The Glories of Gundvahal

By Arunima Joshi



From the diaries of SBI YFI Fellow Arunima Joshi: working in association with AKRSP(I) in Ahwa block, Dangs district, South Gujarat.

The term ‘Women Empowerment’ always intrigues me. The definition seems straightforward. But, what does it entail? How do we measure it? When I began my journey as an SBI Youth for India fellow, I knew early on that I wanted to learn the answers to these questions. I wanted to work with and for women.

Keeping this in mind, I visited multiple villages across Dangs. Dangs, the region I chose to work in, is a tribal belt and one of the most backward districts in India. The village visits constituted discussions with women about their daily life and struggles. Each woman was kind and let me into her home with ease.

The visits were informative, but felt incomplete. Each woman’s story was alike. The villages were kilometers apart, but their daily struggles couldn’t be more similar. On my visit to Gundvahal, there was no reason to expect anything different. The remote location guaranteed isolation.

On reaching the village, I was welcomed by Mira Ben and all SHG[1] members. They showed me around the rice and flour mill provided by AKRSP(I)[2]. The women had asked for these machines and trainings. AKRSP(I) happily obliged. A papad making machine and plate making machine were also present. These were going to be used by other SHGs.

Once the tour was over, we sat to converse. What followed was the narration of an inspirational story of change. Back in 2008, alcoholism was a major issue in the village. A significant portion of the money earned through labour was spent on this vicious substance, alcohol. Cases of domestic violence, women trying to commit suicide by pouring kerosene all over themselves, fights, and murder followed.  Troubled by the unrest in the village, Mira Ben was motivated by an article in the newspaper about ‘daaru bandi’ (alcohol prohibition). She discussed the issue with a few other women. They decided to take up the cause.

The women spoke to the Panchayat who provided legal counsel and police officers provided security. Despite receiving death threats, the women rallied around the village, citing the benefits of alcohol prohibition and encouraging every villager to join their cause. This continued for about six months. Finally, all alcohol dens were shut. Currently, there is a 5000 Rs fine imposed on any villager who tries to open an alcohol den. The village has been alcohol free and at peace for almost ten years now.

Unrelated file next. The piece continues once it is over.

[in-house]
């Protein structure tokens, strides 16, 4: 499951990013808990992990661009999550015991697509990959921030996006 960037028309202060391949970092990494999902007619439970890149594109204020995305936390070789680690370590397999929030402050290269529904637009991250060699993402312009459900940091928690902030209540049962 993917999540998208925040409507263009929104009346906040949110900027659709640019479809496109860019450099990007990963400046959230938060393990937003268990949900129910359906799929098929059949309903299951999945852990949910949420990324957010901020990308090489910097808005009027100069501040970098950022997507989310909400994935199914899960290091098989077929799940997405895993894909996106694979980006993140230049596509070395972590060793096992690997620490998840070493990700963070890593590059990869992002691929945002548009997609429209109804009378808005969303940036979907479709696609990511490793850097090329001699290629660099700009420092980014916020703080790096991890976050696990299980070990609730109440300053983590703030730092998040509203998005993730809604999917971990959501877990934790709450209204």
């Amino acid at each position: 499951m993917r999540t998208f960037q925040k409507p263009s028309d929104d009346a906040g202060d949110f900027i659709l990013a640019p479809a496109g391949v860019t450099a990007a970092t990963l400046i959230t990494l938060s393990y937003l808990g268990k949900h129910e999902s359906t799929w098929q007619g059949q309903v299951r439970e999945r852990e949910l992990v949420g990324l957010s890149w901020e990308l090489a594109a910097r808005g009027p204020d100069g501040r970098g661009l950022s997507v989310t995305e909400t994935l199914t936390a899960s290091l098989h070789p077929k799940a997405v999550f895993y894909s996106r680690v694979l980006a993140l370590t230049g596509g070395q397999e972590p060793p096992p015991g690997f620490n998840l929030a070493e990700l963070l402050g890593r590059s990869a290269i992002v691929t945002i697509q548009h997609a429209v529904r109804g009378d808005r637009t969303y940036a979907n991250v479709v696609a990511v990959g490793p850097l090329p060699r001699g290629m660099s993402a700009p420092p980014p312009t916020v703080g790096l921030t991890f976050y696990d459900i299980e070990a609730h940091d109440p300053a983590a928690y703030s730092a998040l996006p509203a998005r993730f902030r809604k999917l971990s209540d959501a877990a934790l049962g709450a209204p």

[1] Self Help Group.
[2] Aga Khan Rural Support Programme (India)



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Image: Conversing with members of the Jai Hind Juth in their rice and flour mill

Their micro-governance is second to none. Their rice and flour mill has no door. They appoint two women each night to guard the shed. On asking about this peculiarity, they proudly explain that having no door guarantees   that the mill is never shut. This way, business never stops.

In a district where SHGs are prone to shut, the women here have set their own rules. When busy, the women make sure SHG meetings take place at night. If a woman does not attend the meetings regularly, she is not allowed to avail any benefits arising from the SHG. Ten SHGs have formed a VO[1] and received five lakhs rupees funds. They plan to start individual enterprises like mushroom farming, motor repairing shop, and fisheries, by taking loans from the VO. They have taken the first steps to be the breadwinners.

These seemingly trivial roles taken on by the women are a huge contrast to the dynamics and workings seen in other villages of the region. These beautiful entrepreneurs are an anomaly, a welcome rarity.



[1] Village Organization



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Image: Mira Ben(R) and other members of the Jai Hind Juth sharing a light-hearted moment

Mira Ben, Kashi Ben, Sushila Ben, Leela Ben and the others made me realize what was missing in the other interactions. It was laughter. These women would start dancing and singing the minute they get bored of routine. They were empowered. They taught me more than I could ever learn by reading books and research papers. So, what is women empowerment? I think I am closer to the answer. Women empowerment is the resolution of a few women to change the course of an entire village. Women empowerment is the conviction to lead a better life, made by women and executed by them. Women empowerment metrics are singing, dancing, and laughing at will.



About the fellow.



After completing graduation in IT Engineering and working for 3 years in the IT sector as a Software Engineer, Arunima decided it was time to explore the road less travelled. Currently, she has begun her journey in the Social Development sector as an SBI Youth for India fellow in association with Aga Khan Rural Support Programme (India). Travelling to new places, meeting new people, learning about new cultures, and having conversations which add to her perspective of the world are what keep her going. She says she is here to help people help themselves. She is here to learn as much as possible and contribute towards bringing a positive change to society. Arunima is located in Ahwa Block, Dangs District, South Gujarat.



 

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